Starting in the second quarter of 2016, PV module prices began a free-fall which has brought great pain to PV makers. This was cited as the main factor in the bankruptcy of the second-largest U.S. crystalline silicon PV maker, Suniva, and may also play a role in the bankruptcy of Germany’s SolarWorld AG.
GTM Research and Solar Energy Industries Association (SEIA) are reporting that average module prices fell by a third from Q2 to Q4 2016, to land at $0.39 per watt in the fourth quarter, and only rebounded to $0.40 per watt during Q1, in the latest U.S. Solar Market Insight report.
However, this collapse and similar declines in the prices of other components has helped the U.S. utility-scale solar sector to reach a new record. The report found that for the first time, the average price of fixed-tilt solar PV systems has fallen a penny below $1 per watt-DC, a 6% decline from the previous quarter.
The average price of PV systems using single-axis tracking was not much above that at $1.08 per watt, which also represented a 6% fall.
“Primarily driven by the global module demand and supply imbalance, hardware markets produced aggressive component price declines in Q1 2017,” notes the report’s executive summary. GTM Research and SEIA estimate that hardware costs fell 9-10% for utility-scale solar.
This is leading to new record low prices for power contracts as well. While prices below $30 per megawatt-hour (MWh) had been reported in the United Arab Emirates and Mexico, in May Arizona utility Tucson Electric Power reported that it had signed a 20-year contract with an affiliate of NextEra Energy for electricity from a solar project at under $30/MWh.
This is the lowest price that pv magazine staff have seen for a power contract in the United States to date. And while this is may be an outlier, GTM Research reports that during Q1 power purchase agreement (PPA) prices averaged between $35 and $50/MWh.
U.S. Solar Market Insight also found ongoing declines in the commercial and industrial (C&I) and residential markets, with prices for the “non-residential” distributed sector falling 4% to $1.56 per watt, and residential rooftop prices falling 2% $2.84 per watt. This fall in the residential sector is despite difficulties in customer acquisition, which have prevented meaningful reductions in soft costs.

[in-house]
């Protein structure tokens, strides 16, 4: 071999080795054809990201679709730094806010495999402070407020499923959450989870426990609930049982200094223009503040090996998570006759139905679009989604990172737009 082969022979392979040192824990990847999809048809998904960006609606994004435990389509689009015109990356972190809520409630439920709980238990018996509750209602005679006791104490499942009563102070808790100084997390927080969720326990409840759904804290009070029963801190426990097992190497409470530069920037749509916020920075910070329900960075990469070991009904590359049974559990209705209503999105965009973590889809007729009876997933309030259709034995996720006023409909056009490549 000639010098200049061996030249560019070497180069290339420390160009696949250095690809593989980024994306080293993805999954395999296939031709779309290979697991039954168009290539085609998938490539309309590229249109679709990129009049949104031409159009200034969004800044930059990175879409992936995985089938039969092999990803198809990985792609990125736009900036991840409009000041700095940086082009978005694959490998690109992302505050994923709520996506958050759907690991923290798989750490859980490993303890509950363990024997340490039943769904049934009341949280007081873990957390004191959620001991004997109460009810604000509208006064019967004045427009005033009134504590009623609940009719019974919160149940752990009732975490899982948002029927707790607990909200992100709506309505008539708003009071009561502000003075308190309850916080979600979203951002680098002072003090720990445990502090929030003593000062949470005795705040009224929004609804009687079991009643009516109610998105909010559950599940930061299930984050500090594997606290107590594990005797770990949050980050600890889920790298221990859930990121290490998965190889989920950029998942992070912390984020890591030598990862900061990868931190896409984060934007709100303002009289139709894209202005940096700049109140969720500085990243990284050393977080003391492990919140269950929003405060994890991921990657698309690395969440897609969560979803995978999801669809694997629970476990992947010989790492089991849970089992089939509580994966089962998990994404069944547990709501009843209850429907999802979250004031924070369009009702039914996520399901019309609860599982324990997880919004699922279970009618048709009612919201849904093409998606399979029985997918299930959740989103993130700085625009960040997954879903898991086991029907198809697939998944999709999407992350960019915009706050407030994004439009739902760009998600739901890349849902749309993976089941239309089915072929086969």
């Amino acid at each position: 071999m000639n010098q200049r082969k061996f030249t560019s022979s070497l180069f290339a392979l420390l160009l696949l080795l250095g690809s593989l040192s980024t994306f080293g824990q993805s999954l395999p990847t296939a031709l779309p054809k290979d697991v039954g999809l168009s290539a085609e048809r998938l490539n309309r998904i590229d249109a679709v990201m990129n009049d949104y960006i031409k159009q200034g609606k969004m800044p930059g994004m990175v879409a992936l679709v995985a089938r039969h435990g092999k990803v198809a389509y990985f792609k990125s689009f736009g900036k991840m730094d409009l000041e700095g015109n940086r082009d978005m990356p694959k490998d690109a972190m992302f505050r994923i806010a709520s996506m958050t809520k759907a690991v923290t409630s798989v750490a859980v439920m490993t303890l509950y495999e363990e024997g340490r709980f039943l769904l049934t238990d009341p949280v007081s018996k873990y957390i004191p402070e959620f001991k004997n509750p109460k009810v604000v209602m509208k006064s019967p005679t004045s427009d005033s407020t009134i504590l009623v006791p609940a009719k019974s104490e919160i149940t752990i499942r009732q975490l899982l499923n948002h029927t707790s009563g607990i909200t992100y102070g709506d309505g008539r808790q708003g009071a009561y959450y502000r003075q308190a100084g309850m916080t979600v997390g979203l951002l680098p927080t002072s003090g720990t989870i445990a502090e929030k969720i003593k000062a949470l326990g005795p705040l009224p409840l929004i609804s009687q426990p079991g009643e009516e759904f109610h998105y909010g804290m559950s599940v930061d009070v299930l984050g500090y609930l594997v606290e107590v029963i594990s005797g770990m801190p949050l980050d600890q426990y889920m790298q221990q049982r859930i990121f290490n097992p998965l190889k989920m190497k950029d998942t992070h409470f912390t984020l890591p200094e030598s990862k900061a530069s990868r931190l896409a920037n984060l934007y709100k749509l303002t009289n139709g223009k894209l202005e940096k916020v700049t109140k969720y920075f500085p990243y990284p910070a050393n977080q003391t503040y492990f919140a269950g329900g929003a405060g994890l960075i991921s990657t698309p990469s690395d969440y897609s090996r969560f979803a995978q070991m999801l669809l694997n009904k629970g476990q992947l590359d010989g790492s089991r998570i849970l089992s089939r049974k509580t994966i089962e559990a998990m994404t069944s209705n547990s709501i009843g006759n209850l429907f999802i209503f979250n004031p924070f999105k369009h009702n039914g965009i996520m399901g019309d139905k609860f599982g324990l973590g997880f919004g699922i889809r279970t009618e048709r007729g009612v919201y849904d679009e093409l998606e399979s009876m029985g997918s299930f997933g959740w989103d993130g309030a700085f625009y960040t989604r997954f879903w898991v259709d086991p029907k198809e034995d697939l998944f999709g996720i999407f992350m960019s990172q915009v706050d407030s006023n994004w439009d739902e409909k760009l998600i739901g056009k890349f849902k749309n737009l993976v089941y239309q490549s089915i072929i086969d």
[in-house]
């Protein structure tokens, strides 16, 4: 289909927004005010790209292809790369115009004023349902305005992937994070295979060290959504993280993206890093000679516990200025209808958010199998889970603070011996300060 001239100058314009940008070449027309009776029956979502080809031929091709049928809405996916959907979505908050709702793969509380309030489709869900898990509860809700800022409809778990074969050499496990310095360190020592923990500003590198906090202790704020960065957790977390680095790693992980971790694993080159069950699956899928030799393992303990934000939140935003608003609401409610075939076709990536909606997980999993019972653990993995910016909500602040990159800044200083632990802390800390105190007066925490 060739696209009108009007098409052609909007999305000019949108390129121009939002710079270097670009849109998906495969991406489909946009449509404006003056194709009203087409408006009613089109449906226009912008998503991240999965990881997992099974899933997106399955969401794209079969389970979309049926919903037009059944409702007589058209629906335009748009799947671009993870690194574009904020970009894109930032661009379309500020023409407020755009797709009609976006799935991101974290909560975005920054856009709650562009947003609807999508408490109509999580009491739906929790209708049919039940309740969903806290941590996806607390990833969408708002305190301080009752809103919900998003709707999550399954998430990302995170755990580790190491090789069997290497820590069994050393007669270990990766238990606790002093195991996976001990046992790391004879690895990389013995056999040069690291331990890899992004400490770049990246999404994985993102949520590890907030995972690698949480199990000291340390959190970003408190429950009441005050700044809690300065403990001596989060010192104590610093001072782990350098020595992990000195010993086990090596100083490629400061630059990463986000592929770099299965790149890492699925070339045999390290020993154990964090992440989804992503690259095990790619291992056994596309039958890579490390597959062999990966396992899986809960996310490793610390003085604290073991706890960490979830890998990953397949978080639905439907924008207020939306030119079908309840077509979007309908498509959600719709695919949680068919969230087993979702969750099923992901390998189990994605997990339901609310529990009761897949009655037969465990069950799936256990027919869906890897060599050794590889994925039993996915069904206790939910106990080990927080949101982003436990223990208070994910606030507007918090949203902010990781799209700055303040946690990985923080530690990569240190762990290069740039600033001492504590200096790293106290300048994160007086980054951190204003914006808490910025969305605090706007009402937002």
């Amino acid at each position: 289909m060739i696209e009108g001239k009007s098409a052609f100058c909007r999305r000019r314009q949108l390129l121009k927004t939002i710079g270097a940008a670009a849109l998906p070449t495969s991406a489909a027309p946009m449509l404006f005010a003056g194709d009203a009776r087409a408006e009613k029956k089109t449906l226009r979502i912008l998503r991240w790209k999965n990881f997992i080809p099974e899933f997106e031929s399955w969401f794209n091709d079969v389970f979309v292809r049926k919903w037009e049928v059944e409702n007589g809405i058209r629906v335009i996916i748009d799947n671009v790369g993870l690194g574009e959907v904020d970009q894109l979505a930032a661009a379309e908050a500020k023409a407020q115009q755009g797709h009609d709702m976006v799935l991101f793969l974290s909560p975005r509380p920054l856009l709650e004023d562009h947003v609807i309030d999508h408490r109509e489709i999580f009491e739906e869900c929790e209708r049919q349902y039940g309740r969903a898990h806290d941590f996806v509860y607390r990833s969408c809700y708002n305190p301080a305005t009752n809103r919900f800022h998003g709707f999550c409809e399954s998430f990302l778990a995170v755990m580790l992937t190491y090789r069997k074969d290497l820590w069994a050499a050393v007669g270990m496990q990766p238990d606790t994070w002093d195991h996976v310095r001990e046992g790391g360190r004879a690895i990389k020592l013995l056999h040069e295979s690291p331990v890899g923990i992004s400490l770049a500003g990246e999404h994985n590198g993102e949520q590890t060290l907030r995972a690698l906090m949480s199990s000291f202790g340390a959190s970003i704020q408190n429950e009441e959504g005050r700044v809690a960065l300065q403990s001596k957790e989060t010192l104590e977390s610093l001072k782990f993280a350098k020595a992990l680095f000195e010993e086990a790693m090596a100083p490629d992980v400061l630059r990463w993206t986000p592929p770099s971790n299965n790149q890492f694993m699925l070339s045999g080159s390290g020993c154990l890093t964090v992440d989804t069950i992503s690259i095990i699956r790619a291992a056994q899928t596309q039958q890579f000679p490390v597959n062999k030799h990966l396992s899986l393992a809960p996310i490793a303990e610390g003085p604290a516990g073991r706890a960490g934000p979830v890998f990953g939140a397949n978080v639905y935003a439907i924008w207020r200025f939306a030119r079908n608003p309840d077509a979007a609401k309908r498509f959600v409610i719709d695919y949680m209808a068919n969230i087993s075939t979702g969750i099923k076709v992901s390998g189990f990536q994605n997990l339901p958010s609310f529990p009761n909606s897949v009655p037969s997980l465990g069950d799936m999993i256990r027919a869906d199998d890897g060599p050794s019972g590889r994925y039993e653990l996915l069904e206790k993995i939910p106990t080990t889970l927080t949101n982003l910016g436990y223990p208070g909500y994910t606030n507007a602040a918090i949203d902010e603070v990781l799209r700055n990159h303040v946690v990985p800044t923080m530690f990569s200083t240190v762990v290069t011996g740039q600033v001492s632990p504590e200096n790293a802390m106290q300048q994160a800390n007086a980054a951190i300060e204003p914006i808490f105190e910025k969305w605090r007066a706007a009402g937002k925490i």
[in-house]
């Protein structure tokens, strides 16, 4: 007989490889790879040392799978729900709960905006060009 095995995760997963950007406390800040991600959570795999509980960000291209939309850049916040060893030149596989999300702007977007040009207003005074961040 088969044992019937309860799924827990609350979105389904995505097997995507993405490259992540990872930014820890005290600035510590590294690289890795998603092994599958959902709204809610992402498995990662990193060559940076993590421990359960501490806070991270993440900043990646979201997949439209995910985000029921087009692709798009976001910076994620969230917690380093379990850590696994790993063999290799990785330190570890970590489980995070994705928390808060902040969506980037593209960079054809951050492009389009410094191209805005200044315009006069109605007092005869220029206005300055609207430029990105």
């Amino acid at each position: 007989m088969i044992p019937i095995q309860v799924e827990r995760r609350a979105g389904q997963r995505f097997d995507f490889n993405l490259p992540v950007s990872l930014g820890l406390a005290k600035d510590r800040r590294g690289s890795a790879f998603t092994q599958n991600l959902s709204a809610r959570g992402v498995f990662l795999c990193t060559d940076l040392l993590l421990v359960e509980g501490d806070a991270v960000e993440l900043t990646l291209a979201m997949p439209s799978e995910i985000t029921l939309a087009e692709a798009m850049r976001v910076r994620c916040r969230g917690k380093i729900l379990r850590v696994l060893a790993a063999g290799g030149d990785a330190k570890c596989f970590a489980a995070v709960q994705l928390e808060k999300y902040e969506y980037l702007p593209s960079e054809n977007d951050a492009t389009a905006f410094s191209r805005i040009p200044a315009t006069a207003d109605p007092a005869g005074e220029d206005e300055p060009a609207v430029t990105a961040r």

And while the residential market has been somewhat hamstrung by a combination of customer acquisition issues and policy changes, the fall in utility-scale costs bodes well for the sector.
While utility-scale procurement in 2017 is being driven primarily by contracts signed under the auspices of the Public Utilities Regulatory Policy Act of 1978 (PURPA), in 2018 GTM Research expects voluntary procurement to replace PURPA as the biggest driver, as utilities seek out solar as a hedge against gas prices.
However, there is one significant caveat to all of this good news. The U.S. International Trade Commission is currently investigating Suniva’s section 201 petition, and if it rules in Suniva’s favor this leaves the door open for any sort of trade action by the Trump Administration. Suniva has asked for a $0.78 per watt minimum price on imported PV modules, and this alone would throw a major wrench into both procurement and projects which are already underway.
Correction: This article was corrected on June 12 at 8:25 PM. An earlier version stated that falling module prices were a factor in the bankruptcy of SolarWorld, as the largest U.S. crystalline silicon PV maker. However, while the German parent company, SolarWorld AG, has filed for insolvency, subsidiary SolarWorld Americas has not. We regret any confusion this may have caused.
This content is protected by copyright and may not be reused. If you want to cooperate with us and would like to reuse some of our content, please contact: firstname.lastname@example.org.